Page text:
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Darenth Woods, which covers an area of around 300 acres, is a nationally important Site of Special Scientific Interest, as well as being a tranquil spot to enjoy walking through a wild expanse of a variety of semi-natural ancient woodland types. The woods are famous for supporting some rare insects, including two nationally rare beetles which live in dead or dying oak timber. The chalk soil on the lower slopes also supports oaks and hornbeam coppice woodland (the coppicing of hornbeam here dates back 400 years), which is again rare in the UK. A more acidic type of woodland can be found on the clay and sandy soil overlaying the chalk plateau, while the woods are unusual for housing a wide range of chalk loving shrubs like dogwood. Besides its importance as a conservation site, Darenth Woods is also valuable for the sensation it gives to those walking through – that of truly being out in the wilderness.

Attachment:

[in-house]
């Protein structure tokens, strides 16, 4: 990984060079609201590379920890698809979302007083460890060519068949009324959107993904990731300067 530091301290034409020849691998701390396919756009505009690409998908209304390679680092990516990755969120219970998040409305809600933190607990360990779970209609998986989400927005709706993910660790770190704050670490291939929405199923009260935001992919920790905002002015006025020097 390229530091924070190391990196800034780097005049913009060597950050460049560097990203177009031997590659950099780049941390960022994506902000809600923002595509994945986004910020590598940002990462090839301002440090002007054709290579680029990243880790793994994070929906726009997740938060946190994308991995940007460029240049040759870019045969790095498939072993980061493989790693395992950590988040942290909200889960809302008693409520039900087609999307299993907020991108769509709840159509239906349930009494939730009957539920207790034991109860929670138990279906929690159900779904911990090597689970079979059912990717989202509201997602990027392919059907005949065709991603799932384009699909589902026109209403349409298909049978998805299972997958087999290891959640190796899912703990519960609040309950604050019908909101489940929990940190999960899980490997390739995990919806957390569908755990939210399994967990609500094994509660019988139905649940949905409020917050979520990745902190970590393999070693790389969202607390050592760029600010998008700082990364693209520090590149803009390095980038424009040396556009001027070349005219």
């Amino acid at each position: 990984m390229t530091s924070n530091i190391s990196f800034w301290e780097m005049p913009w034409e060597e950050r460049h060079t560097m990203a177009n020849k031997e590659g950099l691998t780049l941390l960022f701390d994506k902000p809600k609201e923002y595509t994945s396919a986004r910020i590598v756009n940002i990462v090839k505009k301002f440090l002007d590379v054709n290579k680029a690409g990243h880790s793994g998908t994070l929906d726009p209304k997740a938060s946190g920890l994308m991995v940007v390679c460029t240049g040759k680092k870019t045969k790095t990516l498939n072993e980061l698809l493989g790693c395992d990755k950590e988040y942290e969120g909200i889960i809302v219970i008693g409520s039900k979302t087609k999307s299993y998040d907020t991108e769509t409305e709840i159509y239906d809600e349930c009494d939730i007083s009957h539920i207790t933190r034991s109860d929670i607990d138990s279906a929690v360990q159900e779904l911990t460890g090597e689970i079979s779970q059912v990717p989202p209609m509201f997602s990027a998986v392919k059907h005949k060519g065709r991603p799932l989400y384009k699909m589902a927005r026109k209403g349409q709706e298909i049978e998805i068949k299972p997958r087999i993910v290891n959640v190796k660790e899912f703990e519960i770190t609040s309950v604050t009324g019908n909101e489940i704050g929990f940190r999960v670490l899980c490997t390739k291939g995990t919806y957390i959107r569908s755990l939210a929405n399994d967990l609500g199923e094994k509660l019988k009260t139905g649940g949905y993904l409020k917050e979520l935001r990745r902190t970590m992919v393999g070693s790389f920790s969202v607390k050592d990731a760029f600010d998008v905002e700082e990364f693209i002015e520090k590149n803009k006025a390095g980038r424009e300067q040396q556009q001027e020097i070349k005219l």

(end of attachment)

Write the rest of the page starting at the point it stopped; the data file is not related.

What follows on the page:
Easy access information
This park and open space contains uneven trails, un-surfaced or narrow pathways. Also, there are width restricting features, such as stiles and narrow gaps making it difficult for visitors with pushchairs and/or wheelchairs to access some parts of the site.